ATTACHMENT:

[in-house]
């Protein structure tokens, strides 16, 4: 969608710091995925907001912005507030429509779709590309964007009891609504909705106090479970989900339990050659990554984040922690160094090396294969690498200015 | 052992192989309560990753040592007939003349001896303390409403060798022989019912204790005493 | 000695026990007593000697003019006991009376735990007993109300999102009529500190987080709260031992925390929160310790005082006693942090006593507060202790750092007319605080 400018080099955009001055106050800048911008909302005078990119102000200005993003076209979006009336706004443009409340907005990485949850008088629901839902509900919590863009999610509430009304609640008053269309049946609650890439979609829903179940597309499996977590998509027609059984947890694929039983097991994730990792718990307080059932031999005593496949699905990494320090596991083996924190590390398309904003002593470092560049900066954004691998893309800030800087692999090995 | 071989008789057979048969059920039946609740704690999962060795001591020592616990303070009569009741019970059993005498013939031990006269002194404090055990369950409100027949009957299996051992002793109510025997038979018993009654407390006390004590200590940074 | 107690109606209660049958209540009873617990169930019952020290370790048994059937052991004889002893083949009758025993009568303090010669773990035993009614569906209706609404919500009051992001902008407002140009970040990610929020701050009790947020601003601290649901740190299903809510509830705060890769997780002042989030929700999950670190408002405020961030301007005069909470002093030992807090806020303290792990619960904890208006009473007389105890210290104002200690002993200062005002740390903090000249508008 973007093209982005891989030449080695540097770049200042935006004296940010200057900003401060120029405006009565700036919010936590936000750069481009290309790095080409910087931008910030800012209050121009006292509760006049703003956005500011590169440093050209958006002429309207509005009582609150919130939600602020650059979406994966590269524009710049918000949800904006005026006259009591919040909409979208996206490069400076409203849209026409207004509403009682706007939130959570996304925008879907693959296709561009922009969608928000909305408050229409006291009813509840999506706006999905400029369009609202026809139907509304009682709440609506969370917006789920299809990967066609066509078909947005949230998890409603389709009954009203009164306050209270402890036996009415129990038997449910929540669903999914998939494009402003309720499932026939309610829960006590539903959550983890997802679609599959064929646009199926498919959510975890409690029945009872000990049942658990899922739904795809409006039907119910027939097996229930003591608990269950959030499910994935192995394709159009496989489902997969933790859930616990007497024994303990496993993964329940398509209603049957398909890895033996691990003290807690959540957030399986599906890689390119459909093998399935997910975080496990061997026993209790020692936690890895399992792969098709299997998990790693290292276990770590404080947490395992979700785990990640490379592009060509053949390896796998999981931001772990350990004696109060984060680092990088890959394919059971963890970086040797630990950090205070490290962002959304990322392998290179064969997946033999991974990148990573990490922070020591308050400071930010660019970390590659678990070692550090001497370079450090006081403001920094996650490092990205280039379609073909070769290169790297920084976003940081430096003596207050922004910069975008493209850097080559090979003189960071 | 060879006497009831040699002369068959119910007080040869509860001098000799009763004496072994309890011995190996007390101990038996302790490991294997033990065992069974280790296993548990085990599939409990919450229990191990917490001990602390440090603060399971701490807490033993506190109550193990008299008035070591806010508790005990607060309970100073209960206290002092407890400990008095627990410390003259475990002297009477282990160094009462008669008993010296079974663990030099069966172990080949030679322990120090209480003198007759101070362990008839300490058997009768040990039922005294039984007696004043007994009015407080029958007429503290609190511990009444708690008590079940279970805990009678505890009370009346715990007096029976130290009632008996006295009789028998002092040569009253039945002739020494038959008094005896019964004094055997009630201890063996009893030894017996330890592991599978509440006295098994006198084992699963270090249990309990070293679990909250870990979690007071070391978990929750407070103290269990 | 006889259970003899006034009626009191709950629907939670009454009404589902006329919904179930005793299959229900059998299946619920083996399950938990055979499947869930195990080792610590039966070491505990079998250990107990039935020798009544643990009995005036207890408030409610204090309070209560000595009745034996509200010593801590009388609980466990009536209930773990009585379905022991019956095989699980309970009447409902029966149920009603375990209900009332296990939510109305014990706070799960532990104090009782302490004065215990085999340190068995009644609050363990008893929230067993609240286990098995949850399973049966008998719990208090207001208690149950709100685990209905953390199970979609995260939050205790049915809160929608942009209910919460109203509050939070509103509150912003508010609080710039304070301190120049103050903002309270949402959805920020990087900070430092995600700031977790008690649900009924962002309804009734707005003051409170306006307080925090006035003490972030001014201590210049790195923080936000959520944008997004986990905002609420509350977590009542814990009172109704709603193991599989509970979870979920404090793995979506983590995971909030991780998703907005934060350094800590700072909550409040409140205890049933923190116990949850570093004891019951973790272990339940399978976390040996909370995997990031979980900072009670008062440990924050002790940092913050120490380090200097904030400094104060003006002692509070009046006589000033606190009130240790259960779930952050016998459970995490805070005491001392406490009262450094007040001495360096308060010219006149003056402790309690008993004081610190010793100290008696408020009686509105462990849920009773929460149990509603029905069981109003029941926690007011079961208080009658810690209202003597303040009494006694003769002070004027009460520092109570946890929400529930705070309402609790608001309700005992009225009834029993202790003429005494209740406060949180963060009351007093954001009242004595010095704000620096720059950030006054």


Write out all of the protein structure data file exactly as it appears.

[in-house]
């Protein structure tokens, strides 16, 4: 969608710091995925907001912005507030429509779709590309964007009891609504909705106090479970989900339990050659990554984040922690160094090396294969690498200015 | 052992192989309560990753040592007939003349001896303390409403060798022989019912204790005493 | 000695026990007593000697003019006991009376735990007993109300999102009529500190987080709260031992925390929160310790005082006693942090006593507060202790750092007319605080 400018080099955009001055106050800048911008909302005078990119102000200005993003076209979006009336706004443009409340907005990485949850008088629901839902509900919590863009999610509430009304609640008053269309049946609650890439979609829903179940597309499996977590998509027609059984947890694929039983097991994730990792718990307080059932031999005593496949699905990494320090596991083996924190590390398309904003002593470092560049900066954004691998893309800030800087692999090995 | 071989008789057979048969059920039946609740704690999962060795001591020592616990303070009569009741019970059993005498013939031990006269002194404090055990369950409100027949009957299996051992002793109510025997038979018993009654407390006390004590200590940074 | 107690109606209660049958209540009873617990169930019952020290370790048994059937052991004889002893083949009758025993009568303090010669773990035993009614569906209706609404919500009051992001902008407002140009970040990610929020701050009790947020601003601290649901740190299903809510509830705060890769997780002042989030929700999950670190408002405020961030301007005069909470002093030992807090806020303290792990619960904890208006009473007389105890210290104002200690002993200062005002740390903090000249508008 973007093209982005891989030449080695540097770049200042935006004296940010200057900003401060120029405006009565700036919010936590936000750069481009290309790095080409910087931008910030800012209050121009006292509760006049703003956005500011590169440093050209958006002429309207509005009582609150919130939600602020650059979406994966590269524009710049918000949800904006005026006259009591919040909409979208996206490069400076409203849209026409207004509403009682706007939130959570996304925008879907693959296709561009922009969608928000909305408050229409006291009813509840999506706006999905400029369009609202026809139907509304009682709440609506969370917006789920299809990967066609066509078909947005949230998890409603389709009954009203009164306050209270402890036996009415129990038997449910929540669903999914998939494009402003309720499932026939309610829960006590539903959550983890997802679609599959064929646009199926498919959510975890409690029945009872000990049942658990899922739904795809409006039907119910027939097996229930003591608990269950959030499910994935192995394709159009496989489902997969933790859930616990007497024994303990496993993964329940398509209603049957398909890895033996691990003290807690959540957030399986599906890689390119459909093998399935997910975080496990061997026993209790020692936690890895399992792969098709299997998990790693290292276990770590404080947490395992979700785990990640490379592009060509053949390896796998999981931001772990350990004696109060984060680092990088890959394919059971963890970086040797630990950090205070490290962002959304990322392998290179064969997946033999991974990148990573990490922070020591308050400071930010660019970390590659678990070692550090001497370079450090006081403001920094996650490092990205280039379609073909070769290169790297920084976003940081430096003596207050922004910069975008493209850097080559090979003189960071 | 060879006497009831040699002369068959119910007080040869509860001098000799009763004496072994309890011995190996007390101990038996302790490991294997033990065992069974280790296993548990085990599939409990919450229990191990917490001990602390440090603060399971701490807490033993506190109550193990008299008035070591806010508790005990607060309970100073209960206290002092407890400990008095627990410390003259475990002297009477282990160094009462008669008993010296079974663990030099069966172990080949030679322990120090209480003198007759101070362990008839300490058997009768040990039922005294039984007696004043007994009015407080029958007429503290609190511990009444708690008590079940279970805990009678505890009370009346715990007096029976130290009632008996006295009789028998002092040569009253039945002739020494038959008094005896019964004094055997009630201890063996009893030894017996330890592991599978509440006295098994006198084992699963270090249990309990070293679990909250870990979690007071070391978990929750407070103290269990 | 006889259970003899006034009626009191709950629907939670009454009404589902006329919904179930005793299959229900059998299946619920083996399950938990055979499947869930195990080792610590039966070491505990079998250990107990039935020798009544643990009995005036207890408030409610204090309070209560000595009745034996509200010593801590009388609980466990009536209930773990009585379905022991019956095989699980309970009447409902029966149920009603375990209900009332296990939510109305014990706070799960532990104090009782302490004065215990085999340190068995009644609050363990008893929230067993609240286990098995949850399973049966008998719990208090207001208690149950709100685990209905953390199970979609995260939050205790049915809160929608942009209910919460109203509050939070509103509150912003508010609080710039304070301190120049103050903002309270949402959805920020990087900070430092995600700031977790008690649900009924962002309804009734707005003051409170306006307080925090006035003490972030001014201590210049790195923080936000959520944008997004986990905002609420509350977590009542814990009172109704709603193991599989509970979870979920404090793995979506983590995971909030991780998703907005934060350094800590700072909550409040409140205890049933923190116990949850570093004891019951973790272990339940399978976390040996909370995997990031979980900072009670008062440990924050002790940092913050120490380090200097904030400094104060003006002692509070009046006589000033606190009130240790259960779930952050016998459970995490805070005491001392406490009262450094007040001495360096308060010219006149003056402790309690008993004081610190010793100290008696408020009686509105462990849920009773929460149990509603029905069981109003029941926690007011079961208080009658810690209202003597303040009494006694003769002070004027009460520092109570946890929400529930705070309402609790608001309700005992009225009834029993202790003429005494209740406060949180963060009351007093954001009242004595010095704000620096720059950030006054």